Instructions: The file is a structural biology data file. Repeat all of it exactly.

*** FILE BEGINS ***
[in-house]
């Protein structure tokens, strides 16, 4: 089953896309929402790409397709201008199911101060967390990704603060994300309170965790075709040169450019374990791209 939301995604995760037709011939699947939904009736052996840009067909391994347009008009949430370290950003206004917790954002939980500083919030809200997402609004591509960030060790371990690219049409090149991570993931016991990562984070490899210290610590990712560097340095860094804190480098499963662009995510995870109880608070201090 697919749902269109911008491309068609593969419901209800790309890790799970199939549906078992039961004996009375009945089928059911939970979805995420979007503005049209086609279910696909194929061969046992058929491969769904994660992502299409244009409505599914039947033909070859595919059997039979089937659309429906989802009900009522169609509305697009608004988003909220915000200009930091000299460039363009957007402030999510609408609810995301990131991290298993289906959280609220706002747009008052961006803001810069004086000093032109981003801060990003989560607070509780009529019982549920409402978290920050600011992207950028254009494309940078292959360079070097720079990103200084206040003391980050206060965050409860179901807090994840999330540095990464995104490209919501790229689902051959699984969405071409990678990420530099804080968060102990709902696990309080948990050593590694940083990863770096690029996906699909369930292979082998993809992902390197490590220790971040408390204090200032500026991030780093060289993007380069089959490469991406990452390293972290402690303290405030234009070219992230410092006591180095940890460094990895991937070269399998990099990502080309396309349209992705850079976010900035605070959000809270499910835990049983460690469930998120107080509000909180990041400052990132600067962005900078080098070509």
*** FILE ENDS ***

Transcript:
[in-house]
């Protein structure tokens, strides 16, 4: 089953896309929402790409397709201008199911101060967390990704603060994300309170965790075709040169450019374990791209 939301995604995760037709011939699947939904009736052996840009067909391994347009008009949430370290950003206004917790954002939980500083919030809200997402609004591509960030060790371990690219049409090149991570993931016991990562984070490899210290610590990712560097340095860094804190480098499963662009995510995870109880608070201090 697919749902269109911008491309068609593969419901209800790309890790799970199939549906078992039961004996009375009945089928059911939970979805995420979007503005049209086609279910696909194929061969046992058929491969769904994660992502299409244009409505599914039947033909070859595919059997039979089937659309429906989802009900009522169609509305697009608004988003909220915000200009930091000299460039363009957007402030999510609408609810995301990131991290298993289906959280609220706002747009008052961006803001810069004086000093032109981003801060990003989560607070509780009529019982549920409402978290920050600011992207950028254009494309940078292959360079070097720079990103200084206040003391980050206060965050409860179901807090994840999330540095990464995104490209919501790229689902051959699984969405071409990678990420530099804080968060102990709902696990309080948990050593590694940083990863770096690029996906699909369930292979082998993809992902390197490590220790971040408390204090200032500026991030780093060289993007380069089959490469991406990452390293972290402690303290405030234009070219992230410092006591180095940890460094990895991937070269399998990099990502080309396309349209992705850079976010900035605070959000809270499910835990049983460690469930998120107080509000909180990041400052990132600067962005900078080098070509």